Stay Away from SOILED Cash, they can give You DEADLY Bugs!
THOSE grubby notes we simply love are harbingers of infection, reveals a Mumbai- based health laboratory. The study conducted by Equinox Lab found Indian currency notes contaminated with deadly bugs like coliform, E. coli and staphylococcus, which can cause deadly infections.
The laboratory examined the notes and coins picked up randomly from the streets of Mumbai for five microbiological parameters.
Traces of coliform, E. coli, staphylococcus and seudomonas aureus were found on the notes. However, they didn’t find shigella and salmonella on the notes, probably because of a very small sample size. “The lab tested notes of all denominations, from `2 to `1000, and found microorganisms more on the notes of lower denominations than on `1000 notes as they don’t change so many hands every day. We also didn’t find microbes on the coins,” says Ashwin Bhadri, head of business relations, Equinox Lab, which conducts hygiene audits and monitors water and food quality.
The `10 and `50 notes carried E coli, coliform, staphylococcus and pseudomonas, whereas `2 and `5 notes had E. coli and coliform.
“All these are very stubborn bugs which can thrive on dry surfaces and can cause severe infections, especially in those with weakened immunity.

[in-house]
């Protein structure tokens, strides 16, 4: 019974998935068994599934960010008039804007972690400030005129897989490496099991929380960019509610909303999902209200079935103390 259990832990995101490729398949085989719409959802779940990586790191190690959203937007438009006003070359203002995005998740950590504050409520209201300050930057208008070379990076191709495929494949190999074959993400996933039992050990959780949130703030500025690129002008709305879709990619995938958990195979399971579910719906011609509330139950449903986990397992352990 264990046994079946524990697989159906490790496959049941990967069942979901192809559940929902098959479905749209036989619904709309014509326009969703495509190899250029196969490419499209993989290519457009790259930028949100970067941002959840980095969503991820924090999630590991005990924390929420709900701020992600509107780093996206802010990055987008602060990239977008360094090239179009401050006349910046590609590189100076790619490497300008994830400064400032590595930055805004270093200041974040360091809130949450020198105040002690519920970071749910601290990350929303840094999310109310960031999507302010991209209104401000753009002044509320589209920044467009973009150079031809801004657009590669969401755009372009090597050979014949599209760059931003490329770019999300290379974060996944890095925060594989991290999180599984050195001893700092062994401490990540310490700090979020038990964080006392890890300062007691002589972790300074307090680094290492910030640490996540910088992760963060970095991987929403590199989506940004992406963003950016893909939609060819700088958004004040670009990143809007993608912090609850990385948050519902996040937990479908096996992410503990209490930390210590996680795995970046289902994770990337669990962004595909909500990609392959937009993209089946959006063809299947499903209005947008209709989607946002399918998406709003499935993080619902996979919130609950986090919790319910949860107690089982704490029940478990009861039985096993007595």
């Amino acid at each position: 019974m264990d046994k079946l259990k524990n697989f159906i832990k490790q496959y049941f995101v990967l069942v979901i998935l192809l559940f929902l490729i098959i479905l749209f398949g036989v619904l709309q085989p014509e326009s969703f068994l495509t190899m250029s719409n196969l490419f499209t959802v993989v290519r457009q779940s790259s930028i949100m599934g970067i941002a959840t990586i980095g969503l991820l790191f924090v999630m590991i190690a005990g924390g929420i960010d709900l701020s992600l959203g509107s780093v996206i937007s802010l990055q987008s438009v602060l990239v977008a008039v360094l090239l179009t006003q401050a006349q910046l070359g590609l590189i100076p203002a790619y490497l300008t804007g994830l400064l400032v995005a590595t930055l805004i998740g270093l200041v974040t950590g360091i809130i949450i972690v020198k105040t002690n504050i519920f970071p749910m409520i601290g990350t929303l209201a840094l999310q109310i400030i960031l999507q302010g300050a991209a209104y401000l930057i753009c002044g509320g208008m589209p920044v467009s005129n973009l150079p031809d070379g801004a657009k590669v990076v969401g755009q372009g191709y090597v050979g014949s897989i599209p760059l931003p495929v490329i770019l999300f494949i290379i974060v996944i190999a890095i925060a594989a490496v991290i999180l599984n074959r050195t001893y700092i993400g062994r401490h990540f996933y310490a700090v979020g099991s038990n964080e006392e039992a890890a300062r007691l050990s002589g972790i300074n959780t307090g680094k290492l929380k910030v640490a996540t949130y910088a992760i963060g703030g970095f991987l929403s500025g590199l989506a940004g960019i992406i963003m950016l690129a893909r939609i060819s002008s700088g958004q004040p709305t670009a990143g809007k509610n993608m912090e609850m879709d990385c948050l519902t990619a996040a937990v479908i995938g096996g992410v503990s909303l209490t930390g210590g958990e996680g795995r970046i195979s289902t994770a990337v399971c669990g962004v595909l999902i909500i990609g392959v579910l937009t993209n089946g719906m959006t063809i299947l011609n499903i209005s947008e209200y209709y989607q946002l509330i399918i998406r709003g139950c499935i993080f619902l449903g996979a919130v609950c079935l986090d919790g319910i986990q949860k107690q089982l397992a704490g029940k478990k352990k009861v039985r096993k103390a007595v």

They are passed over from one person to another through shared articles like currency notes and hand towels,”Dr (Col) S. Thakur, senior consultant, gastroenterology, Moolchand Medcity, said.
These bugs can cause a variety of stomach ailments but once into the blood, can also lead to more severe problems. While stapylococcus is known to cause skin infections, pseudomonas attacks the elderly or people with suppressed immunity or recovering from a surgery.
A few months back, a study conducted at the Kasturba Medical College in Mangalore found drug- resistant bacteria on notes and coins. The study examined the notes and coins picked up from street vendors, shopkeepers and passers- by in Mangalore.
All 25 notes and 24 out of 25 coins were contaminated with lethal strains of bacteria like MRSA, klebsiella, E. coli and enterobacter, which can cause severe gastric and respiratory diseases.
“The drug- resistant bacteria usually acquired in hospitals are now being found in the community because in our country people don’t practice hand hygiene when they meet patients in ICUs,” Dr Thakur said.